“People our age were thinking and doing things very differently from how they’re done in France. We were seeing a lot more risk-taking in Vancouver. There’s that entrepreneur spirit where everyone is working on a couple of projects and no one is thinking about retirement. In France, we play it safe. You’re raised in a format where it’s go to school, get a job, stick to that job, finish that job, retire, end of story. In Vancouver, you can be a teacher for a few years, you can be a florist, you can work in a coffee shop. People build their lives differently there. They’re passionate and it’s a culture which supports that passion.”

After Vancouver, Sarah and Nico went to Australia, being told that they would find a similar mindset there. They went straight to Melbourne, staying for another three years. Nico was working as a photographer, but was unhappy with the time he had to dedicate to being in front of the computer, craving interaction instead. “I did a piece about coffee shops for Kinfolk magazine which allowed me to spend time with baristas in cafés. I wanted to talk to people, to have an exchange with others, and I could see that this was a big part of their job.”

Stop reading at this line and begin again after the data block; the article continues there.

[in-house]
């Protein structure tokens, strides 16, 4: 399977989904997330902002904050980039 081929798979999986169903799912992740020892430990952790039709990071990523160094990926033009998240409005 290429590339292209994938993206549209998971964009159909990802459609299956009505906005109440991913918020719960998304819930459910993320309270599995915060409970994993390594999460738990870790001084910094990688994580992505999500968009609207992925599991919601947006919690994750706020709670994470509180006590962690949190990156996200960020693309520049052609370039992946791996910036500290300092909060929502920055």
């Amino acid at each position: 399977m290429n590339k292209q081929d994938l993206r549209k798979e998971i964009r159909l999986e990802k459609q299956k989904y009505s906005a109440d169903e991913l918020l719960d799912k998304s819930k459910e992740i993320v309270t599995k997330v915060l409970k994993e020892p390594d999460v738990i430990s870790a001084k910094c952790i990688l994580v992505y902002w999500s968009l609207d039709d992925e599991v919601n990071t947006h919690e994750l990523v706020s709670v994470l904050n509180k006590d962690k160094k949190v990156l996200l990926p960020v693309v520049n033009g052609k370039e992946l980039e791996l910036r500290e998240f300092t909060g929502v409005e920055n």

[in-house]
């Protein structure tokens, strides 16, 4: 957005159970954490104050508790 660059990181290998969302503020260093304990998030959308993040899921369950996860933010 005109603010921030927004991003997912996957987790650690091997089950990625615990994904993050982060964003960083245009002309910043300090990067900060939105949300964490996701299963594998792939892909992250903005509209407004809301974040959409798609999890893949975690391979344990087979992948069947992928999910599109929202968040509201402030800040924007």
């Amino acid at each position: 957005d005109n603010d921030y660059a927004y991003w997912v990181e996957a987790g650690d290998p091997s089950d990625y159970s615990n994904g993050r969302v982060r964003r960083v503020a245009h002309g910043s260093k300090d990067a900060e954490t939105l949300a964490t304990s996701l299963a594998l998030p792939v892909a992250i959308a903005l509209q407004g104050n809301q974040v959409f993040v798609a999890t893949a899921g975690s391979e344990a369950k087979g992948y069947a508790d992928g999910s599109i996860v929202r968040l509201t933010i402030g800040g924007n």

So Nico found his way into a barista job as Sarah began exploring her attraction to the kitchen, gaining experience at Duchess of Spotswood, working with the chef and owner Andy Gale. “It worked out perfectly because I was learning the front of house while she was learning the back. We were gathering knowledge that we took back with us to Paris. Even if our paths weren’t clear at the time, it’s all connected. We reuse this experience from our travels and bring it to Holybelly.”